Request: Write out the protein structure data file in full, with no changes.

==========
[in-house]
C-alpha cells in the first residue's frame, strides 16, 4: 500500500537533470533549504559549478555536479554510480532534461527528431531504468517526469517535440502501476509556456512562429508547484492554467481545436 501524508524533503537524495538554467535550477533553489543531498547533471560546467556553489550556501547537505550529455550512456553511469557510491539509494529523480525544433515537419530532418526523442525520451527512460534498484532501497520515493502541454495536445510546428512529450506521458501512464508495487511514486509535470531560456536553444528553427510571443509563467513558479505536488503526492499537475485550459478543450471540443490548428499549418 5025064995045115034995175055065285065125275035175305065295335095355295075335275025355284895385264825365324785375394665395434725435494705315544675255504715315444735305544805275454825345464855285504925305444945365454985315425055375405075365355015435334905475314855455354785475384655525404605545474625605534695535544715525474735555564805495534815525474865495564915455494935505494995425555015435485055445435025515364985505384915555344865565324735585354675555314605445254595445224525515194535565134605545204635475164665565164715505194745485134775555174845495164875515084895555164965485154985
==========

[in-house]
C-alpha cells in the first residue's frame, strides 16, 4: 500500500537533470533549504559549478555536479554510480532534461527528431531504468517526469517535440502501476509556456512562429508547484492554467481545436 501524508524533503537524495538554467535550477533553489543531498547533471560546467556553489550556501547537505550529455550512456553511469557510491539509494529523480525544433515537419530532418526523442525520451527512460534498484532501497520515493502541454495536445510546428512529450506521458501512464508495487511514486509535470531560456536553444528553427510571443509563467513558479505536488503526492499537475485550459478543450471540443490548428499549418 5025064995045115034995175055065285065125275035175305065295335095355295075335275025355284895385264825365324785375394665395434725435494705315544675255504715315444735305544805275454825345464855285504925305444945365454985315425055375405075365355015435334905475314855455354785475384655525404605545474625605534695535544715525474735555564805495534815525474865495564915455494935505494995425555015435485055445435025515364985505384915555344865565324735585354675555314605445254595445224525515194535565134605545204635475164665565164715505194745485134775555174845495164875515084895555164965485154985